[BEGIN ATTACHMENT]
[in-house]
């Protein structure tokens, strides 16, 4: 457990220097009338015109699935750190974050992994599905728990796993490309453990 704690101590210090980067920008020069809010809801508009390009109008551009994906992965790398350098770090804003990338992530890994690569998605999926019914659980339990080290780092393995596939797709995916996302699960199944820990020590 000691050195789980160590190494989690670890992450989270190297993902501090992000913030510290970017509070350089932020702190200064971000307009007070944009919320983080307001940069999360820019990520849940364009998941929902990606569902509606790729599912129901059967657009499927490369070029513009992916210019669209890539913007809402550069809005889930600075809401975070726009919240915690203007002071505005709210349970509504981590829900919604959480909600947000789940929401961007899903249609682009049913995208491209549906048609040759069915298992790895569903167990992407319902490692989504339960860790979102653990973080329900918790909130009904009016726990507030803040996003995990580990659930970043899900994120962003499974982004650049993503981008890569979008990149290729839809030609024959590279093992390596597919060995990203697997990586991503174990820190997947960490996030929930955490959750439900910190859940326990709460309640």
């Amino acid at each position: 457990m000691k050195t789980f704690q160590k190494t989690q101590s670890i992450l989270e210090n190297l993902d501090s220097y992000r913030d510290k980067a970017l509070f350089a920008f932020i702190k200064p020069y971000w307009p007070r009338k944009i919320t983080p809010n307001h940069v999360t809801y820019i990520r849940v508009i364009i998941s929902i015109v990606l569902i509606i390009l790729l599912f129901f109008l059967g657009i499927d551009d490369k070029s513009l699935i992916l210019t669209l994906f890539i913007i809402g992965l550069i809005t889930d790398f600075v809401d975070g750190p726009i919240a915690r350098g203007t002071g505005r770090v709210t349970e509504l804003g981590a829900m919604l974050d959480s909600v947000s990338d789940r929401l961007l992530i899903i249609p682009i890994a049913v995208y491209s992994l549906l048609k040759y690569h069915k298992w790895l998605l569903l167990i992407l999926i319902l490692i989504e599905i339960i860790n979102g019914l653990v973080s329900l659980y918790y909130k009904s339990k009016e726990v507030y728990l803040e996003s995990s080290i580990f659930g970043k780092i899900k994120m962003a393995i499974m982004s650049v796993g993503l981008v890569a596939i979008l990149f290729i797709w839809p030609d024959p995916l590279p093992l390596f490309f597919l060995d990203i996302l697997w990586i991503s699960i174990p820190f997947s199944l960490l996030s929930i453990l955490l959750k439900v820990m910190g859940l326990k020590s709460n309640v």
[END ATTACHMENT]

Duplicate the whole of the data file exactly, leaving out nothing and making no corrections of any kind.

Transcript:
[in-house]
């Protein structure tokens, strides 16, 4: 457990220097009338015109699935750190974050992994599905728990796993490309453990 704690101590210090980067920008020069809010809801508009390009109008551009994906992965790398350098770090804003990338992530890994690569998605999926019914659980339990080290780092393995596939797709995916996302699960199944820990020590 000691050195789980160590190494989690670890992450989270190297993902501090992000913030510290970017509070350089932020702190200064971000307009007070944009919320983080307001940069999360820019990520849940364009998941929902990606569902509606790729599912129901059967657009499927490369070029513009992916210019669209890539913007809402550069809005889930600075809401975070726009919240915690203007002071505005709210349970509504981590829900919604959480909600947000789940929401961007899903249609682009049913995208491209549906048609040759069915298992790895569903167990992407319902490692989504339960860790979102653990973080329900918790909130009904009016726990507030803040996003995990580990659930970043899900994120962003499974982004650049993503981008890569979008990149290729839809030609024959590279093992390596597919060995990203697997990586991503174990820190997947960490996030929930955490959750439900910190859940326990709460309640």
């Amino acid at each position: 457990m000691k050195t789980f704690q160590k190494t989690q101590s670890i992450l989270e210090n190297l993902d501090s220097y992000r913030d510290k980067a970017l509070f350089a920008f932020i702190k200064p020069y971000w307009p007070r009338k944009i919320t983080p809010n307001h940069v999360t809801y820019i990520r849940v508009i364009i998941s929902i015109v990606l569902i509606i390009l790729l599912f129901f109008l059967g657009i499927d551009d490369k070029s513009l699935i992916l210019t669209l994906f890539i913007i809402g992965l550069i809005t889930d790398f600075v809401d975070g750190p726009i919240a915690r350098g203007t002071g505005r770090v709210t349970e509504l804003g981590a829900m919604l974050d959480s909600v947000s990338d789940r929401l961007l992530i899903i249609p682009i890994a049913v995208y491209s992994l549906l048609k040759y690569h069915k298992w790895l998605l569903l167990i992407l999926i319902l490692i989504e599905i339960i860790n979102g019914l653990v973080s329900l659980y918790y909130k009904s339990k009016e726990v507030y728990l803040e996003s995990s080290i580990f659930g970043k780092i899900k994120m962003a393995i499974m982004s650049v796993g993503l981008v890569a596939i979008l990149f290729i797709w839809p030609d024959p995916l590279p093992l390596f490309f597919l060995d990203i996302l697997w990586i991503s699960i174990p820190f997947s199944l960490l996030s929930i453990l955490l959750k439900v820990m910190g859940l326990k020590s709460n309640v």